It’s all about the tie

 

A couple of years ago, investors would have paid a fortune to possess a crystal ball and use it to forecast ECB’s decisions.

Today, all they need is Mario Draghi’s tie.

In fact, some people seem to play a weird game – by the name of “tie guesses” – that consists in guessing the colour of Draghi’s tie and treating it as an economic indicator.

Nobody knows whether the governor actually knows about this elaborate guessing game (probably he does), but surprisingly it seems to work. Or at least it worked on March 10th when he announced the new measures to boost the European economy and financial system. In that occasion, Draghi wore the same tie he did in July 2012 when he made the famous “whatever it takes” speech, announcing the ECB’s dedication to preserve the monetary union and to save the euro.

Four years ago, the European Central Bank’s stimulus exceeded investors’ expectations. So, it did two weeks ago during the press conference held after the meeting of the Governing Council.

After a careful economic and monetary analysis, the Governing Council has decided on a set of measures – defined “comprehensive package” – in the pursuit of its price stability objective.

First, the ECB decided to lower the interest rate on the main refinancing operations of the Eurosystem by 5 basis points to 0.00% and the rate on the marginal lending facility by 5 basis points to 0.25%. The rate on the deposit facility was lowered by 10 basis points to -0.40%.

Second, it decided to expand the monthly purchases under the asset purchase programme from €60 billion at present to €80 billion – intended to run until the end of March 2017.

Third, it decided to include investment-grade euro-denominated bonds issued by non-bank corporations established in the euro area in the list of assets that are eligible for regular purchases under a new corporate sector purchase programme.

Fourth, it decided to launch a new series of four targeted longer-term refinancing operations (TLTRO II), starting in June 2016, each with a maturity of four years – with the aim of strengthening the transmission of monetary policy and further incentivising bank lending to the real economy.

Quite comprehensive package I would say, but what did market think about these measures?

As Draghi began to speak, the STOXX 600 surged as much as 2.5% and the euro dropped as much as 1.6%, but suddenly things started to take a curious turn. Indeed, at some point during the press conference, the euro unexpectedly surged 1.2% and the STOXX 600 closed the trading day over 1.6% lower.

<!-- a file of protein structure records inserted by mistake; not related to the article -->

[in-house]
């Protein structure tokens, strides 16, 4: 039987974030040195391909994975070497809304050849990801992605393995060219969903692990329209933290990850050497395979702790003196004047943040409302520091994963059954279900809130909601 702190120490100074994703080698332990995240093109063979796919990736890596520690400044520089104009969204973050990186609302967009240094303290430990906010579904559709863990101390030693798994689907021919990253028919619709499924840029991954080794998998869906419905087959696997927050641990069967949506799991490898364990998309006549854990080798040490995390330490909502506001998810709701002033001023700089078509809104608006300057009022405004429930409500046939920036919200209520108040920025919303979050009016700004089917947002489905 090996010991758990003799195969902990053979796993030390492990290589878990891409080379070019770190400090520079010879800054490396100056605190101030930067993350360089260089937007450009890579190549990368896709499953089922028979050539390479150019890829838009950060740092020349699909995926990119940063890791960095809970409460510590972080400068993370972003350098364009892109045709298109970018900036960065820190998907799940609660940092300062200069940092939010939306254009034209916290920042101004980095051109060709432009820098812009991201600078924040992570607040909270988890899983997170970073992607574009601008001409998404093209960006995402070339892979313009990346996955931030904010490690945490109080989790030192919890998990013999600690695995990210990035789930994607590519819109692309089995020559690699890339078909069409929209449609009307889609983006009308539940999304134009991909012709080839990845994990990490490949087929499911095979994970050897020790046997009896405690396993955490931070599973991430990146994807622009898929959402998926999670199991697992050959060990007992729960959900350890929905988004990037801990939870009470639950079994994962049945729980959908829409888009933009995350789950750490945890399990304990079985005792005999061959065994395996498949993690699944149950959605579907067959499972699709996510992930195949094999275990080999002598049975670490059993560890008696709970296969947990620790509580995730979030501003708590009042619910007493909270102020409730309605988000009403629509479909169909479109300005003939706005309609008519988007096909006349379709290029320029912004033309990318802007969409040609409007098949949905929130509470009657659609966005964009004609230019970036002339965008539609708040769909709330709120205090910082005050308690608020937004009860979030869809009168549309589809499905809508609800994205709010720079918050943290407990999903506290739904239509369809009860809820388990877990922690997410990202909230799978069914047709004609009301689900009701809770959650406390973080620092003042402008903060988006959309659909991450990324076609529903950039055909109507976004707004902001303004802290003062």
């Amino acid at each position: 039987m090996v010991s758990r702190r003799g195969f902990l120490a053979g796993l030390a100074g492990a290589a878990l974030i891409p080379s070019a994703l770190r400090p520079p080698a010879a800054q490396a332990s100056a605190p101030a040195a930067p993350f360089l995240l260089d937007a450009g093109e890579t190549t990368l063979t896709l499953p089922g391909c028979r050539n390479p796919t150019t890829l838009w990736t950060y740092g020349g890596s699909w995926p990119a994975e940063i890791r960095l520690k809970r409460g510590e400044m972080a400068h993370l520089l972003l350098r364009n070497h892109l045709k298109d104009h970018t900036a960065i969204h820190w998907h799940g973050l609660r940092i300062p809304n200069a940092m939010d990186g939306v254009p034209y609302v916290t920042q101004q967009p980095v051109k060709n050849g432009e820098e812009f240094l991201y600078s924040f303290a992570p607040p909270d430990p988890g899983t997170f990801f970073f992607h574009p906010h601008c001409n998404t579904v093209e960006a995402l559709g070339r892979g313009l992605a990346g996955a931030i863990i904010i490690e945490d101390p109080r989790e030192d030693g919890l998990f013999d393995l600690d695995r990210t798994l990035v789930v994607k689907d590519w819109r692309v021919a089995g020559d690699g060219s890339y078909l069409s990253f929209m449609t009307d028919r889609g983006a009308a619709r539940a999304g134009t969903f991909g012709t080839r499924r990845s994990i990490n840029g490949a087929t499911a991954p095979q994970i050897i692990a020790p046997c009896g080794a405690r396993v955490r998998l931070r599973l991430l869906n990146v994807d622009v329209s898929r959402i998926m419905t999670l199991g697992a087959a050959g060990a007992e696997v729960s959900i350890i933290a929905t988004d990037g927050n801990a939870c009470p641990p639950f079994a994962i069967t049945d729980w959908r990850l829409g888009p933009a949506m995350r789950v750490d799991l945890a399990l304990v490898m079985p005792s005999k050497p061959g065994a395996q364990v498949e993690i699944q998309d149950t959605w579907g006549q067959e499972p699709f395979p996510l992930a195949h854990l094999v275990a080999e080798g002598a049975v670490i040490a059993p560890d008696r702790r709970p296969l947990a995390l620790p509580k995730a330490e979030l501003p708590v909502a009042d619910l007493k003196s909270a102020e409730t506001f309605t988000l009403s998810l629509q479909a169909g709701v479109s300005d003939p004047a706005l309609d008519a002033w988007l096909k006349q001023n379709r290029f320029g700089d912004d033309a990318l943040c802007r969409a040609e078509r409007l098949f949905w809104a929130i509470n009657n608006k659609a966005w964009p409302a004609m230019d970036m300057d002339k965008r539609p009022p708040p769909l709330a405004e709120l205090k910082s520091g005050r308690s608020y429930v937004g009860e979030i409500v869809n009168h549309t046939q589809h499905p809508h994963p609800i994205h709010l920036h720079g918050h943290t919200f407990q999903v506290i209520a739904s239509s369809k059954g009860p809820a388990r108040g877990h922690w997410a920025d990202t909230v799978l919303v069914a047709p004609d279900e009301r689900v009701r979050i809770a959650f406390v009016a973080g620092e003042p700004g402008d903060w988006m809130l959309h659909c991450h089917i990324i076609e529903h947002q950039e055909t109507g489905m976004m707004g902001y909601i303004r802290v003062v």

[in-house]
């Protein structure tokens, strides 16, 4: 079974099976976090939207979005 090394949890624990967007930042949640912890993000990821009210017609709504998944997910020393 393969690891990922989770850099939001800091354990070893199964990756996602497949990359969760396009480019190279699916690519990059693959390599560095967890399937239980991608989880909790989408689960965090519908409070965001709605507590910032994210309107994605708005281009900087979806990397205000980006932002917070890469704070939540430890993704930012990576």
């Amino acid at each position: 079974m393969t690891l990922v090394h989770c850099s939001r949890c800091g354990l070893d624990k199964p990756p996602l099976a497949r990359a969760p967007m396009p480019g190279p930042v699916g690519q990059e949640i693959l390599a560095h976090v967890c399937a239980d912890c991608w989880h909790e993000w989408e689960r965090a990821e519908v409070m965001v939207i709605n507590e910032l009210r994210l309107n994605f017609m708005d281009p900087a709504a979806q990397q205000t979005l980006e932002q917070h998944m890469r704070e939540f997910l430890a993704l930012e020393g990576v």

What happened?

The solution is in the rest of Draghi’s speech. Indeed, he revealed that the Governing Council expects the key ECB interest rates to remain at present or lower levels for an extended period of time and also that the ECB can cut interest rates further, but isn’t likely to, at least for the moment.

In his own words:

“Let me say that rates will stay low, very low, for a long period of time, and well past the horizon of our purchases”, Draghi commented. “From today’s perspective, and taking into account the support of our measures to growth and inflation, we don’t anticipate that it will be necessary to reduce rates further. Of course, new facts can change the situation and the outlook”.

In a nutshell, markets reacted in that way, following the comments on negative rates.

A question arises at this point. Are markets really expecting lower interest rates in the future? It’s not easy to say whether a further drop in interest rates will boost the European economy. However, the only evident thing is that – apart from the Federal Reserve – a large part of the major Central Banks of the world is still lowering rates.

Few examples are offered by the Norwegian Central Bank that cut the interest rates to 0.500% from 0.750% only last Thursday; the Indonesian Central Bank from 7.000% to 6.750% on the same day; the Bank of Japan from 0.100 % to 0.000 % at the beginning of February; and the Swedish Central Bank from -0.350 % to -0.500 % in February as well.

This is the evidence that the world is (and it will be for a long time) a low-rate environment. However, while money becomes cheaper, prices still remain low. According to Eurostat’s flash estimate, euro area annual HICP inflation was -0.2% in February 2016, compared with 0.3% in January.

Why? Probably, the transmission mechanism of monetary policy isn’t working properly. Or we could have been missing something more important here. Some people think that the ECB is wrong and that low inflation is a new paradigm. Others believe that it’s all a matter of time and that inflation will raise to the 2% target in the long-run.

Nobody seems to have the correct answer. In the mean time, all we can do is to guess the colour of Draghi’s tie.

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